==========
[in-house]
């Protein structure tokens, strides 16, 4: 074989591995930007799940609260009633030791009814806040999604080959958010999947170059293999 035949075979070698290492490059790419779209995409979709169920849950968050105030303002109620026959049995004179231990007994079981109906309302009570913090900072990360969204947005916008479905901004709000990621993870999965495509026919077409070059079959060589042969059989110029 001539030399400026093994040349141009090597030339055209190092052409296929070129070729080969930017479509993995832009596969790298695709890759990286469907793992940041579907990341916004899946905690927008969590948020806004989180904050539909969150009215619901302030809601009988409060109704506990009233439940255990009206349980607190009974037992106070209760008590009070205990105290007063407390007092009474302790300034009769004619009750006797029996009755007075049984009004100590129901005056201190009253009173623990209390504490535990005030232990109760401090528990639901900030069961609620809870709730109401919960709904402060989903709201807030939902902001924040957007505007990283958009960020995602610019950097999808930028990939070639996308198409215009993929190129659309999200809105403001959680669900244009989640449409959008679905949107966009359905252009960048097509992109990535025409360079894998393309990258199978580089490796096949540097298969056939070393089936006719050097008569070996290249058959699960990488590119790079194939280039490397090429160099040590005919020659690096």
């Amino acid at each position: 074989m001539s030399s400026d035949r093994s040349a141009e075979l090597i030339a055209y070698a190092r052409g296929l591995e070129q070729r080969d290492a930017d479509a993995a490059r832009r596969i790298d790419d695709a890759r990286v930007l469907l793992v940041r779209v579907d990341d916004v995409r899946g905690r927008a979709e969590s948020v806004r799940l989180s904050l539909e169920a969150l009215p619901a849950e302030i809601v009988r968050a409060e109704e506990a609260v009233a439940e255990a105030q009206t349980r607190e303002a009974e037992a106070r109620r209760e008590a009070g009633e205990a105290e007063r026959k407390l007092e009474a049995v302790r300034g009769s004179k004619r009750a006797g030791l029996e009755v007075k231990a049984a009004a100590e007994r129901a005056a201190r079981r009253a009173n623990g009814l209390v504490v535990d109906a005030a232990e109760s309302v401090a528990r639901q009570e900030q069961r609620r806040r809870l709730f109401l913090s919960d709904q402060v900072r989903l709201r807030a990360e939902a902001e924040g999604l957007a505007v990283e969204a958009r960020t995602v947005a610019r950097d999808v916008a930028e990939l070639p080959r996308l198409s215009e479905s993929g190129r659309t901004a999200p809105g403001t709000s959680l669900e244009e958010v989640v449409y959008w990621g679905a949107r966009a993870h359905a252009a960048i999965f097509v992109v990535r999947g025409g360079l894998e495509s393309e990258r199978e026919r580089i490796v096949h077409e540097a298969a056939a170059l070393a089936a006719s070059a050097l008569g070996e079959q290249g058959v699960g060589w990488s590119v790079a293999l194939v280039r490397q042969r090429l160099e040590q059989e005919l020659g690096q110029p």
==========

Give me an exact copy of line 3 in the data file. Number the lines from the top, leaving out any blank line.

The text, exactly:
């Amino acid at each position: 074989m001539s030399s400026d035949r093994s040349a141009e075979l090597i030339a055209y070698a190092r052409g296929l591995e070129q070729r080969d290492a930017d479509a993995a490059r832009r596969i790298d790419d695709a890759r990286v930007l469907l793992v940041r779209v579907d990341d916004v995409r899946g905690r927008a979709e969590s948020v806004r799940l989180s904050l539909e169920a969150l009215p619901a849950e302030i809601v009988r968050a409060e109704e506990a609260v009233a439940e255990a105030q009206t349980r607190e303002a009974e037992a106070r109620r209760e008590a009070g009633e205990a105290e007063r026959k407390l007092e009474a049995v302790r300034g009769s004179k004619r009750a006797g030791l029996e009755v007075k231990a049984a009004a100590e007994r129901a005056a201190r079981r009253a009173n623990g009814l209390v504490v535990d109906a005030a232990e109760s309302v401090a528990r639901q009570e900030q069961r609620r806040r809870l709730f109401l913090s919960d709904q402060v900072r989903l709201r807030a990360e939902a902001e924040g999604l957007a505007v990283e969204a958009r960020t995602v947005a610019r950097d999808v916008a930028e990939l070639p080959r996308l198409s215009e479905s993929g190129r659309t901004a999200p809105g403001t709000s959680l669900e244009e958010v989640v449409y959008w990621g679905a949107r966009a993870h359905a252009a960048i999965f097509v992109v990535r999947g025409g360079l894998e495509s393309e990258r199978e026919r580089i490796v096949h077409e540097a298969a056939a170059l070393a089936a006719s070059a050097l008569g070996e079959q290249g058959v699960g060589w990488s590119v790079a293999l194939v280039r490397q042969r090429l160099e040590q059989e005919l020659g690096q110029p």